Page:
I’ve always liked the double entendre of being called an IT Guy. Yes, I’m the one who could save you 15 percent or more on car insurance, but I also wanted to expand my expertise and become the ultimate techie. I set out to hone my skills and prepare for whatever sticky computer problems waited ahead, from smartphone issues to finicky wireless printers. (If you’ve ever tried setting up the latter, then you know exactly what I mean.)
To begin my adventure into the wild and wonderful world of information technology, I decided to start at, the very beginning, and build my own computer. It’s a daunting task, for sure, but one of the most rewarding rites of passage for modern techies. It’s what separates the computer boys from the IT Guys. Now, in the past, I had installed parts like new hard drives, but this would be a new level of challenging. For starters, I created a workspace and compiled all of my equipment.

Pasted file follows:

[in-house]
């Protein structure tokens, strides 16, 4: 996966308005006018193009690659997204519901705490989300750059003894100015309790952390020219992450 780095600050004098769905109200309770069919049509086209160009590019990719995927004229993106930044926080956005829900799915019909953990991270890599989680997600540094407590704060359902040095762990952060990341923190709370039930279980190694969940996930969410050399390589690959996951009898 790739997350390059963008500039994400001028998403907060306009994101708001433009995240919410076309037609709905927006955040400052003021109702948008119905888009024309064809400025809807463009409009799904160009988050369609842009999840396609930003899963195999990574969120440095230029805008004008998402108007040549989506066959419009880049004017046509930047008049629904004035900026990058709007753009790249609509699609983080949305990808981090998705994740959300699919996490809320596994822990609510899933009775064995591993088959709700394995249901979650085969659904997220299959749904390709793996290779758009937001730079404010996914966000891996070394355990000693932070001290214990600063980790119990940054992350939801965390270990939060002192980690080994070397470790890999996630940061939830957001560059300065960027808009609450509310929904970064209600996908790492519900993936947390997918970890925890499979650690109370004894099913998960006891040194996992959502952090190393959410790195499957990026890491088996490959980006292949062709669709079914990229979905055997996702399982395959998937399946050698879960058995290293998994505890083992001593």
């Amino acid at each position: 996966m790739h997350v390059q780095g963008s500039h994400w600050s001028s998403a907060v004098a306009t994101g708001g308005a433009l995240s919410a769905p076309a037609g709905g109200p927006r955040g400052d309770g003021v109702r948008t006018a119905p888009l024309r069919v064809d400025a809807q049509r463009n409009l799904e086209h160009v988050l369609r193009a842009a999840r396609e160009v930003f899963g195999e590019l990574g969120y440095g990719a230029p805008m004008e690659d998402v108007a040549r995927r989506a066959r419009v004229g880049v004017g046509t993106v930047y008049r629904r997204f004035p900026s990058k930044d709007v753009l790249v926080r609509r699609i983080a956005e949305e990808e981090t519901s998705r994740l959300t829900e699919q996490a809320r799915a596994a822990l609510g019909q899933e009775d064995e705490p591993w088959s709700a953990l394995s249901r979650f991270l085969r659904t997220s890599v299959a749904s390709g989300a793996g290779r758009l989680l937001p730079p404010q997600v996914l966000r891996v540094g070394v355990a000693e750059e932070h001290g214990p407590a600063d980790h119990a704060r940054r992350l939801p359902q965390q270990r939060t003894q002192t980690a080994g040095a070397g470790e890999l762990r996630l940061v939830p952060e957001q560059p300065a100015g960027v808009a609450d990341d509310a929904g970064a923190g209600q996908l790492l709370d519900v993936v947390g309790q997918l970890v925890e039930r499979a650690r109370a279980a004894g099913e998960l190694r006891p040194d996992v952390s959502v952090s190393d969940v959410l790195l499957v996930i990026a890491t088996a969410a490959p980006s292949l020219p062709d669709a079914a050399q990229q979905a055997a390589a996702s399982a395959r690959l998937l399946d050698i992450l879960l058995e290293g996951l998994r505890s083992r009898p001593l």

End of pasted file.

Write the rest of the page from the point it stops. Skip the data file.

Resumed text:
A few years back, Ars Technica created a handy guide for newbie computer builders, breaking it down into a Budget Box, Hot Rod, or God Box. My end goal was somewhere between a Budget Box and a Hot Rod. It took several hours, but I knew it wouldn’t be a 15-minute undertaking. Once it was done, however, and I could finally attach the keyboard and mouse and turn it on, the sense of achievement was off the charts.
I wanted a trophy of sorts to celebrate my achievement—and commemorate my induction as an IT Guy. To further my education, the guys at 3D Systems not only helped me print this awesome replica, but they also explained the process of developing MAYA files for 3D printers.
So, please feel free to call me the IT Guy.